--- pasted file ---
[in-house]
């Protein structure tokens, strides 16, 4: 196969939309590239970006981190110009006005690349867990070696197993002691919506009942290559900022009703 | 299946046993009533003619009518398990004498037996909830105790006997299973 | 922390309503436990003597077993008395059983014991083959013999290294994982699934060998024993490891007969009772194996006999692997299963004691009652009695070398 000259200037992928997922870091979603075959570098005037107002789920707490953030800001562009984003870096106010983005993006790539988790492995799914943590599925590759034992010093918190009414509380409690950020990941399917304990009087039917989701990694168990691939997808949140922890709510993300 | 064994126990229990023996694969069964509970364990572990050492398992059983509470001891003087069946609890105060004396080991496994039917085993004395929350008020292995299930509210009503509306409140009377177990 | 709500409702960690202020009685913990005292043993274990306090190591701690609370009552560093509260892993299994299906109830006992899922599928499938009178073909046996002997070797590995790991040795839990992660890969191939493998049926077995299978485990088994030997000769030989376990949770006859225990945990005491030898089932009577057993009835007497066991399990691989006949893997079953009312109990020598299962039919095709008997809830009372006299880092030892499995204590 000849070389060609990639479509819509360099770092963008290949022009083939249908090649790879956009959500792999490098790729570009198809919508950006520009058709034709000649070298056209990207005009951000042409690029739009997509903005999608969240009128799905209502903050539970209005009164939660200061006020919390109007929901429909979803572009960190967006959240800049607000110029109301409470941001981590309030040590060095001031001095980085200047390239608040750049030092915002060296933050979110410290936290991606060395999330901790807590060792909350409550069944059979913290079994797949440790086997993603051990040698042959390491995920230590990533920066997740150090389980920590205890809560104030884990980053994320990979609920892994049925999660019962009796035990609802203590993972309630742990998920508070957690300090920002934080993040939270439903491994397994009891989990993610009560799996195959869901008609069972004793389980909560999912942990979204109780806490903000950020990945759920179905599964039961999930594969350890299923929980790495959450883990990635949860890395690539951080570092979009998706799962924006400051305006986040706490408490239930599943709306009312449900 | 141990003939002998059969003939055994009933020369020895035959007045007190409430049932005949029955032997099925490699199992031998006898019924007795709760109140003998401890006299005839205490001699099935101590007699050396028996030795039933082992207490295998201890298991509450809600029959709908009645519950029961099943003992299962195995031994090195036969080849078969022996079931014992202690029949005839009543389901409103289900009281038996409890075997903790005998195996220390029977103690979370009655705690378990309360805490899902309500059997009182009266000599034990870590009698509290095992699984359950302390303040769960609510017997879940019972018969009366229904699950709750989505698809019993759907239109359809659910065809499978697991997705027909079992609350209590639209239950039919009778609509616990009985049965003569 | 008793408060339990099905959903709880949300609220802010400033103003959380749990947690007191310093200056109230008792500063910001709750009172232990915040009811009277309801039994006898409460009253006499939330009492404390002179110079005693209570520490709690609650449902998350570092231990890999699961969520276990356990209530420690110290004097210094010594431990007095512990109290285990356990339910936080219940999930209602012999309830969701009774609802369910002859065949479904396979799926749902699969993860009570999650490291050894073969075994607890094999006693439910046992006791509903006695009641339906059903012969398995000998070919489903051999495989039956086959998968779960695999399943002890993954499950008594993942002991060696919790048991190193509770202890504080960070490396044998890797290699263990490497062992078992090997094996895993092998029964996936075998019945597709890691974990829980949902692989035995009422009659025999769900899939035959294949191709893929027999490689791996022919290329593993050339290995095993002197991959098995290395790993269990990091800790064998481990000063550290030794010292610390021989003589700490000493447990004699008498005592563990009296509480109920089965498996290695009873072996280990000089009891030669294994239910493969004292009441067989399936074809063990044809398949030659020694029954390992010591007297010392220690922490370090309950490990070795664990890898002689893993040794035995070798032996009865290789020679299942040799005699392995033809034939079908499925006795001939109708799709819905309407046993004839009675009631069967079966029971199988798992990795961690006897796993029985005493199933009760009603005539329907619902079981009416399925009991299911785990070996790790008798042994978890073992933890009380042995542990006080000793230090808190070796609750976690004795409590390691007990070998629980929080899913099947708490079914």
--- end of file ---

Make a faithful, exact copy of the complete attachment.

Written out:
[in-house]
């Protein structure tokens, strides 16, 4: 196969939309590239970006981190110009006005690349867990070696197993002691919506009942290559900022009703 | 299946046993009533003619009518398990004498037996909830105790006997299973 | 922390309503436990003597077993008395059983014991083959013999290294994982699934060998024993490891007969009772194996006999692997299963004691009652009695070398 000259200037992928997922870091979603075959570098005037107002789920707490953030800001562009984003870096106010983005993006790539988790492995799914943590599925590759034992010093918190009414509380409690950020990941399917304990009087039917989701990694168990691939997808949140922890709510993300 | 064994126990229990023996694969069964509970364990572990050492398992059983509470001891003087069946609890105060004396080991496994039917085993004395929350008020292995299930509210009503509306409140009377177990 | 709500409702960690202020009685913990005292043993274990306090190591701690609370009552560093509260892993299994299906109830006992899922599928499938009178073909046996002997070797590995790991040795839990992660890969191939493998049926077995299978485990088994030997000769030989376990949770006859225990945990005491030898089932009577057993009835007497066991399990691989006949893997079953009312109990020598299962039919095709008997809830009372006299880092030892499995204590 000849070389060609990639479509819509360099770092963008290949022009083939249908090649790879956009959500792999490098790729570009198809919508950006520009058709034709000649070298056209990207005009951000042409690029739009997509903005999608969240009128799905209502903050539970209005009164939660200061006020919390109007929901429909979803572009960190967006959240800049607000110029109301409470941001981590309030040590060095001031001095980085200047390239608040750049030092915002060296933050979110410290936290991606060395999330901790807590060792909350409550069944059979913290079994797949440790086997993603051990040698042959390491995920230590990533920066997740150090389980920590205890809560104030884990980053994320990979609920892994049925999660019962009796035990609802203590993972309630742990998920508070957690300090920002934080993040939270439903491994397994009891989990993610009560799996195959869901008609069972004793389980909560999912942990979204109780806490903000950020990945759920179905599964039961999930594969350890299923929980790495959450883990990635949860890395690539951080570092979009998706799962924006400051305006986040706490408490239930599943709306009312449900 | 141990003939002998059969003939055994009933020369020895035959007045007190409430049932005949029955032997099925490699199992031998006898019924007795709760109140003998401890006299005839205490001699099935101590007699050396028996030795039933082992207490295998201890298991509450809600029959709908009645519950029961099943003992299962195995031994090195036969080849078969022996079931014992202690029949005839009543389901409103289900009281038996409890075997903790005998195996220390029977103690979370009655705690378990309360805490899902309500059997009182009266000599034990870590009698509290095992699984359950302390303040769960609510017997879940019972018969009366229904699950709750989505698809019993759907239109359809659910065809499978697991997705027909079992609350209590639209239950039919009778609509616990009985049965003569 | 008793408060339990099905959903709880949300609220802010400033103003959380749990947690007191310093200056109230008792500063910001709750009172232990915040009811009277309801039994006898409460009253006499939330009492404390002179110079005693209570520490709690609650449902998350570092231990890999699961969520276990356990209530420690110290004097210094010594431990007095512990109290285990356990339910936080219940999930209602012999309830969701009774609802369910002859065949479904396979799926749902699969993860009570999650490291050894073969075994607890094999006693439910046992006791509903006695009641339906059903012969398995000998070919489903051999495989039956086959998968779960695999399943002890993954499950008594993942002991060696919790048991190193509770202890504080960070490396044998890797290699263990490497062992078992090997094996895993092998029964996936075998019945597709890691974990829980949902692989035995009422009659025999769900899939035959294949191709893929027999490689791996022919290329593993050339290995095993002197991959098995290395790993269990990091800790064998481990000063550290030794010292610390021989003589700490000493447990004699008498005592563990009296509480109920089965498996290695009873072996280990000089009891030669294994239910493969004292009441067989399936074809063990044809398949030659020694029954390992010591007297010392220690922490370090309950490990070795664990890898002689893993040794035995070798032996009865290789020679299942040799005699392995033809034939079908499925006795001939109708799709819905309407046993004839009675009631069967079966029971199988798992990795961690006897796993029985005493199933009760009603005539329907619902079981009416399925009991299911785990070996790790008798042994978890073992933890009380042995542990006080000793230090808190070796609750976690004795409590390691007990070998629980929080899913099947708490079914």